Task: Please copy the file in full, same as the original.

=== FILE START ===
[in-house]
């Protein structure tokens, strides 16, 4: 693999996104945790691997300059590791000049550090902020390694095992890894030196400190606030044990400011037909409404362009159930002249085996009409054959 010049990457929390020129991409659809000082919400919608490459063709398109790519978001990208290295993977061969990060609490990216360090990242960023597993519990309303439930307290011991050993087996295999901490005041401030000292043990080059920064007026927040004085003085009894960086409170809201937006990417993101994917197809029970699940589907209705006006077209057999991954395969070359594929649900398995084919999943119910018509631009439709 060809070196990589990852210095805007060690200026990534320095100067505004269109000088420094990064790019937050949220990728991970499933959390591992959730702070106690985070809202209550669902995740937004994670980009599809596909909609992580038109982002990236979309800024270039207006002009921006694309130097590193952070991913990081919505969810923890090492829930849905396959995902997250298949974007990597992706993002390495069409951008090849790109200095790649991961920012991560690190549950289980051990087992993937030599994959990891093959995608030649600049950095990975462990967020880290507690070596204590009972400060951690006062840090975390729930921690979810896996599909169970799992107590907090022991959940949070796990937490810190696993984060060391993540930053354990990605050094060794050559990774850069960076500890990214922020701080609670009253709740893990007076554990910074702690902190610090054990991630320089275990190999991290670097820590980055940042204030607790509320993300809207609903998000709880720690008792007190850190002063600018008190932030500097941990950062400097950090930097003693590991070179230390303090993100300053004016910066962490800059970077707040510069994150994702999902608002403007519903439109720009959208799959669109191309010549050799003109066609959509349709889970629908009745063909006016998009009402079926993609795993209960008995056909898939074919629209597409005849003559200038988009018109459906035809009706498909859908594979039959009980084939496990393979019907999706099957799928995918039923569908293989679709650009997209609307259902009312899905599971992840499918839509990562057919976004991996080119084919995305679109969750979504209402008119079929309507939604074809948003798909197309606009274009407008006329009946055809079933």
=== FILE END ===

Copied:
[in-house]
């Protein structure tokens, strides 16, 4: 693999996104945790691997300059590791000049550090902020390694095992890894030196400190606030044990400011037909409404362009159930002249085996009409054959 010049990457929390020129991409659809000082919400919608490459063709398109790519978001990208290295993977061969990060609490990216360090990242960023597993519990309303439930307290011991050993087996295999901490005041401030000292043990080059920064007026927040004085003085009894960086409170809201937006990417993101994917197809029970699940589907209705006006077209057999991954395969070359594929649900398995084919999943119910018509631009439709 060809070196990589990852210095805007060690200026990534320095100067505004269109000088420094990064790019937050949220990728991970499933959390591992959730702070106690985070809202209550669902995740937004994670980009599809596909909609992580038109982002990236979309800024270039207006002009921006694309130097590193952070991913990081919505969810923890090492829930849905396959995902997250298949974007990597992706993002390495069409951008090849790109200095790649991961920012991560690190549950289980051990087992993937030599994959990891093959995608030649600049950095990975462990967020880290507690070596204590009972400060951690006062840090975390729930921690979810896996599909169970799992107590907090022991959940949070796990937490810190696993984060060391993540930053354990990605050094060794050559990774850069960076500890990214922020701080609670009253709740893990007076554990910074702690902190610090054990991630320089275990190999991290670097820590980055940042204030607790509320993300809207609903998000709880720690008792007190850190002063600018008190932030500097941990950062400097950090930097003693590991070179230390303090993100300053004016910066962490800059970077707040510069994150994702999902608002403007519903439109720009959208799959669109191309010549050799003109066609959509349709889970629908009745063909006016998009009402079926993609795993209960008995056909898939074919629209597409005849003559200038988009018109459906035809009706498909859908594979039959009980084939496990393979019907999706099957799928995918039923569908293989679709650009997209609307259902009312899905599971992840499918839509990562057919976004991996080119084919995305679109969750979504209402008119079929309507939604074809948003798909197309606009274009407008006329009946055809079933």